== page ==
Sweet Corn and Peppers for the Last Taste of Summer: October 31-November 4

This week so many of our meals came out of leftovers: black beans cooked from scratch, creamed corn and braised red peppers. I think you’ll see a wide variety of foods nonetheless. In fact, for this “Week in Review” post, I’m going to try something different.

And so, let’s start with breakfast … yep, all of them.


None of my breakfasts this week took more than 10 minutes of prep time. For many people that’s still too much time. Back in my commuting days (albeit, a short commute), Matt always made breakfast. I managed to eek out a few minutes to put lunch together. Any extra time was devoted to actually eating, not cooking. While the daily variety in my weekly posts may not be achievable for you, each meal idea is simple. Many can be assembled or cooked the night before and reheated in the morning. (In some cases, even in the office, if you must).

Monday we ate braising mix (aka farmers market convenience food) with a fried egg and sliced Asian pears. Remember when I told you greens go so well with eggs? If you want to find an easy way to eat more greens, braising mix is a must. Most farmers sell it in bags so you can grab and go. Although the greens have been washed, I still give them a quick rinse. Unlike salad greens, however, you don’t need to worry about drying them. Cooking up a large batch of greens gives you a quick addition for lots of meals. For a faster version of this breakfast, reheat cooked greens for a minute in a pan. When warm, push them to the side, add butter (or oil if you prefer), and cook your eggs (fried or scrambled).

Sautéed Braising Mix, Fried Egg With Paprika, and Sliced Asian Pears

Sauté braising mix, then push it to the side and fry an egg in the same pan for easy clean-up. Here the egg is finished with paprika. Served with sliced Asian pears and coffee for a quick and nutritious breakfast.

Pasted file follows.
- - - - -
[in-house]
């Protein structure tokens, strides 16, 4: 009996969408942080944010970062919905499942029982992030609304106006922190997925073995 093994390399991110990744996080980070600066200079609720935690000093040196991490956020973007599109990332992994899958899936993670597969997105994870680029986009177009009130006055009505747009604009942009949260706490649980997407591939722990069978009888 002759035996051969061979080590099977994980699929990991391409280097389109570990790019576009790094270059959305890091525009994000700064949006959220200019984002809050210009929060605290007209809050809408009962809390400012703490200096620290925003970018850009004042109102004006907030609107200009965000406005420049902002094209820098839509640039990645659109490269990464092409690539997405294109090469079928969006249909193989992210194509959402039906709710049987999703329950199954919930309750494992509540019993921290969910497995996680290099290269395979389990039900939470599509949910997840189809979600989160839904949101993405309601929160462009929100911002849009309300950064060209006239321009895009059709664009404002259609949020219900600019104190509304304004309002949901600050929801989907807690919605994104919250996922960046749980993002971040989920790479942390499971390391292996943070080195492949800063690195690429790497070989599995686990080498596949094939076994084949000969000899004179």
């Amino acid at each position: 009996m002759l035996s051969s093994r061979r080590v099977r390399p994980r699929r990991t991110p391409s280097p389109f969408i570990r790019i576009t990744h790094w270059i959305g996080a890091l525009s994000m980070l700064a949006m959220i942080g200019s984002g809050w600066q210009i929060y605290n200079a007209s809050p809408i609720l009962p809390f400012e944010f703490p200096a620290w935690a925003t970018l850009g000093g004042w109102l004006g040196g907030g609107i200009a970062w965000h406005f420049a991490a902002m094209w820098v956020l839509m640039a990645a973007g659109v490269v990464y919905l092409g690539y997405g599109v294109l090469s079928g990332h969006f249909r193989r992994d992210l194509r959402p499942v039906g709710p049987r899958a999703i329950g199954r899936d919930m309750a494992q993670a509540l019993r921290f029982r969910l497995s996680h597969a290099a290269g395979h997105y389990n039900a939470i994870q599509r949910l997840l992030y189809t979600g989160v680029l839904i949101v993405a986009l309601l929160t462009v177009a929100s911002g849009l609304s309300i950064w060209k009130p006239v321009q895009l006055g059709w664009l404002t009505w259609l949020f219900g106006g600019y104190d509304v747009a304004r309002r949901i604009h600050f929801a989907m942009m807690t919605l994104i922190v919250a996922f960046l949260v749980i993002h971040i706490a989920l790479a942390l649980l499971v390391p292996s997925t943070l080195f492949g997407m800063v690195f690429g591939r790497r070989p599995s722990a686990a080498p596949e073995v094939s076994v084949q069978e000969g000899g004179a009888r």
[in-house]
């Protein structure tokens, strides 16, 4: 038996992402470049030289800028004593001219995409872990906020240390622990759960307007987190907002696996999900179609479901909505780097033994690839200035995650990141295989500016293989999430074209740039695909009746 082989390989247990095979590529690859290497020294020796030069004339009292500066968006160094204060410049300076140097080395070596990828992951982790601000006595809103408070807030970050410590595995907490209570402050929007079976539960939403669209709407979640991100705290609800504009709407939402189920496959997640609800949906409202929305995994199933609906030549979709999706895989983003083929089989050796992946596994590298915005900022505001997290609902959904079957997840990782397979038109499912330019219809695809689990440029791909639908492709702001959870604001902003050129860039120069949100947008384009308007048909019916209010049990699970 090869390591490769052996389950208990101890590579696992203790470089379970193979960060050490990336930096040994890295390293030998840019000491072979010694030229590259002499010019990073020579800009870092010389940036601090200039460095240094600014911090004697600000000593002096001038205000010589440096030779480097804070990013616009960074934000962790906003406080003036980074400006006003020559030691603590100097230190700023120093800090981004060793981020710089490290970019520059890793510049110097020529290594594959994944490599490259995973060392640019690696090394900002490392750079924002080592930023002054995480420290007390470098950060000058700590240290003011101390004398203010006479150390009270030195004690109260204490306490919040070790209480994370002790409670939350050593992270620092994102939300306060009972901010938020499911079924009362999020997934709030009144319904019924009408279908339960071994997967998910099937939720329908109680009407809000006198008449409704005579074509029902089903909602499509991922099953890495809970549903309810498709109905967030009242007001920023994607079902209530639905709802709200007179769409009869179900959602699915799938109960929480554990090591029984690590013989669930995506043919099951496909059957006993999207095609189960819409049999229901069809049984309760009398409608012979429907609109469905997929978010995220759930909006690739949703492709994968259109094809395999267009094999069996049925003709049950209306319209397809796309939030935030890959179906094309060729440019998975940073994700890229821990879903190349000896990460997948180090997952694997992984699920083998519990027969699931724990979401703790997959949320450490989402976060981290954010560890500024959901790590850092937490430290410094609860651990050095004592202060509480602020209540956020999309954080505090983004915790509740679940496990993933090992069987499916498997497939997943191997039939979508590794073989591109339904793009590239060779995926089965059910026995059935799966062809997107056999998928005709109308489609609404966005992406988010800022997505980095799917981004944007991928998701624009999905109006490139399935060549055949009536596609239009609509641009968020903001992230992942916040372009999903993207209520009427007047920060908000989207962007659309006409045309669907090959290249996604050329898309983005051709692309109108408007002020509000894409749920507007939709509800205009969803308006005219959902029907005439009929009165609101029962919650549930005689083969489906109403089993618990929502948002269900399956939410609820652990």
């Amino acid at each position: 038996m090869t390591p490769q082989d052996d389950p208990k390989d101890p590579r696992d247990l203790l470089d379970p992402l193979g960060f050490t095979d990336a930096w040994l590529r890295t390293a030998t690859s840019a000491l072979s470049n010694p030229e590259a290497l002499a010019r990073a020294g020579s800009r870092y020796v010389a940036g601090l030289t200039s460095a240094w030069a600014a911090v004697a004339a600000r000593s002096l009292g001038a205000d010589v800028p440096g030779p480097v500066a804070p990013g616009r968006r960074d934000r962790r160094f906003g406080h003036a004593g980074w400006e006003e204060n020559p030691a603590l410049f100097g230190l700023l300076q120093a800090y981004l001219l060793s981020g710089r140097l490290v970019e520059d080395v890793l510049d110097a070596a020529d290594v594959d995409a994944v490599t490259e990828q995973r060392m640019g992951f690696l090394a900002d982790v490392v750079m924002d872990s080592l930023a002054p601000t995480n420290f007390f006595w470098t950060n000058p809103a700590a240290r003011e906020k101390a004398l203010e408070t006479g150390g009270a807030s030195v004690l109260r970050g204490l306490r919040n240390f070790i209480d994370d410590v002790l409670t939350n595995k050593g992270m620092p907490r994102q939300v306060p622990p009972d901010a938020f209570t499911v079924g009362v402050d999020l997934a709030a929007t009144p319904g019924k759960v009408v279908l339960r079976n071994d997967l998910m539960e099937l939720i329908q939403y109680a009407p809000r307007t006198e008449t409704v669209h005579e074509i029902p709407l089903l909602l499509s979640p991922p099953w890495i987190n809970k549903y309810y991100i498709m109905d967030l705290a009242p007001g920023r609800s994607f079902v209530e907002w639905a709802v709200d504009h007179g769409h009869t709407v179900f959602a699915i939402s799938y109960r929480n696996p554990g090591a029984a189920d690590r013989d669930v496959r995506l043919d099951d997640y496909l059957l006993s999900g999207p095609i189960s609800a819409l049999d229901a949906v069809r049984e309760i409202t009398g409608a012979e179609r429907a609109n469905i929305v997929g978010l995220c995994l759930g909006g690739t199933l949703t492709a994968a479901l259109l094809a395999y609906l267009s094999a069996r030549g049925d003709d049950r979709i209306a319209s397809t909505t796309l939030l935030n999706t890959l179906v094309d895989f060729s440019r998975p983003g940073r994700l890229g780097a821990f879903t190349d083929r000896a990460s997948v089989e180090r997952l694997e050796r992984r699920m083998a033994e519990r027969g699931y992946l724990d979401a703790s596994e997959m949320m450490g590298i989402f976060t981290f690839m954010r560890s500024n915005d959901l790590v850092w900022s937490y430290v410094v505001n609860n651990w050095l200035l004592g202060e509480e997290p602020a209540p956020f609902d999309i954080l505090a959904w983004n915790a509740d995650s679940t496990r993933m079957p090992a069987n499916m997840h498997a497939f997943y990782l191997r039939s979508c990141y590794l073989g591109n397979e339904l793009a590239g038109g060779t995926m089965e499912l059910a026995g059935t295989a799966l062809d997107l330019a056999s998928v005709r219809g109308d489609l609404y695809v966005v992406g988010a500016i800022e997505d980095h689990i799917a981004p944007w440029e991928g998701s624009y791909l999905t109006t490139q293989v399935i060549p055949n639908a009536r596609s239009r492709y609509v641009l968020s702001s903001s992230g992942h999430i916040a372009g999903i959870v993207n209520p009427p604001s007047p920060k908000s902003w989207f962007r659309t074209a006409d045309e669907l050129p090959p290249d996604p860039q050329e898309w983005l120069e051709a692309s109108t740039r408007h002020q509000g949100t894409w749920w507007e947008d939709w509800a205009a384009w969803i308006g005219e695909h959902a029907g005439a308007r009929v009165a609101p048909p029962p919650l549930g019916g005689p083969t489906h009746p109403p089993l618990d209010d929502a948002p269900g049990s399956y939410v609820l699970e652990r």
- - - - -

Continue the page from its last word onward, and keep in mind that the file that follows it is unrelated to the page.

On Tuesday, we had a classic: rolled oats with cinnamon and raisins. Read more about hot cereal here. It’s a rarity to have milk on hand so I also made a matcha latte for a special treat. The oats are more flavorful if toasted in a pan with butter. I do this optional step when I have time, or when I remember to do it ahead of time. Skipping the toasting, this breakfast takes less than 10 minutes. It could also be cooked ahead and reheated.

Rolled Oats Topped With Cinnamon and Raisins, With a Matcha Latte and Coffee

A breakfast classic: extra thick rolled oats with cinnamon and raisins. Served with a matcha latte and coffee.

I revisited the idea of savory yogurt on Wednesday. Yogurt is always a fast breakfast but can often be assembled the night before. I put this together in the morning with leftover roasted squash. I also added squash seeds that we managed to save from the night before (a first!). The squash can be reheated if desired. Otherwise serve it at room temperature or cold straight from the fridge.

Plain Yogurt With Roast Acorn Squash, Olive Oil and Toasted Squash Seeds

Every ingredient matters in this simple breakfast. Plain whole–milk yogurt drizzled with olive oil, then topped with winter squash. Here I used leftover roasted Acorn squash as well as toasted squash seeds tossed in brown sugar.